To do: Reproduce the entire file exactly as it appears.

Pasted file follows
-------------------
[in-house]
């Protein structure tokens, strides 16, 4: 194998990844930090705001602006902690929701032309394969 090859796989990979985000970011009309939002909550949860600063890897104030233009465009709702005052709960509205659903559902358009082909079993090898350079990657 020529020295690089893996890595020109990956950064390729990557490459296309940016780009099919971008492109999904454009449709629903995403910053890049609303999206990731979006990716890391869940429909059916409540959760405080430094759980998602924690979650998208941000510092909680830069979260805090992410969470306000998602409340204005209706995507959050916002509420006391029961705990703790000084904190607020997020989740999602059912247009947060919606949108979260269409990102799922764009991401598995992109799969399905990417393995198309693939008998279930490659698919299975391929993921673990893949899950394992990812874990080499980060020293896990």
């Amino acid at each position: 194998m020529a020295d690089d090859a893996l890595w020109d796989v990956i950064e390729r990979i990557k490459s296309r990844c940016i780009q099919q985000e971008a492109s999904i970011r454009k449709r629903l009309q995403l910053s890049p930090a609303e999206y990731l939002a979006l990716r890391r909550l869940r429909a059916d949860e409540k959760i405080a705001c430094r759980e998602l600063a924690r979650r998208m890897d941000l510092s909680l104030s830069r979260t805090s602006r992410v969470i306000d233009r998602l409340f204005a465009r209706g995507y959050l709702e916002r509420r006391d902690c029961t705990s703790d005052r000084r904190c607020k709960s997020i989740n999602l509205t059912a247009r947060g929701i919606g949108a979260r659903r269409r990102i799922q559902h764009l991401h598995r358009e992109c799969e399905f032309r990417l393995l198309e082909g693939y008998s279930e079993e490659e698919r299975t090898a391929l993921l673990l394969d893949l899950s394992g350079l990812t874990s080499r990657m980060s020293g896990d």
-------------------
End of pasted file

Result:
[in-house]
């Protein structure tokens, strides 16, 4: 194998990844930090705001602006902690929701032309394969 090859796989990979985000970011009309939002909550949860600063890897104030233009465009709702005052709960509205659903559902358009082909079993090898350079990657 020529020295690089893996890595020109990956950064390729990557490459296309940016780009099919971008492109999904454009449709629903995403910053890049609303999206990731979006990716890391869940429909059916409540959760405080430094759980998602924690979650998208941000510092909680830069979260805090992410969470306000998602409340204005209706995507959050916002509420006391029961705990703790000084904190607020997020989740999602059912247009947060919606949108979260269409990102799922764009991401598995992109799969399905990417393995198309693939008998279930490659698919299975391929993921673990893949899950394992990812874990080499980060020293896990």
């Amino acid at each position: 194998m020529a020295d690089d090859a893996l890595w020109d796989v990956i950064e390729r990979i990557k490459s296309r990844c940016i780009q099919q985000e971008a492109s999904i970011r454009k449709r629903l009309q995403l910053s890049p930090a609303e999206y990731l939002a979006l990716r890391r909550l869940r429909a059916d949860e409540k959760i405080a705001c430094r759980e998602l600063a924690r979650r998208m890897d941000l510092s909680l104030s830069r979260t805090s602006r992410v969470i306000d233009r998602l409340f204005a465009r209706g995507y959050l709702e916002r509420r006391d902690c029961t705990s703790d005052r000084r904190c607020k709960s997020i989740n999602l509205t059912a247009r947060g929701i919606g949108a979260r659903r269409r990102i799922q559902h764009l991401h598995r358009e992109c799969e399905f032309r990417l393995l198309e082909g693939y008998s279930e079993e490659e698919r299975t090898a391929l993921l673990l394969d893949l899950s394992g350079l990812t874990s080499r990657m980060s020293g896990d």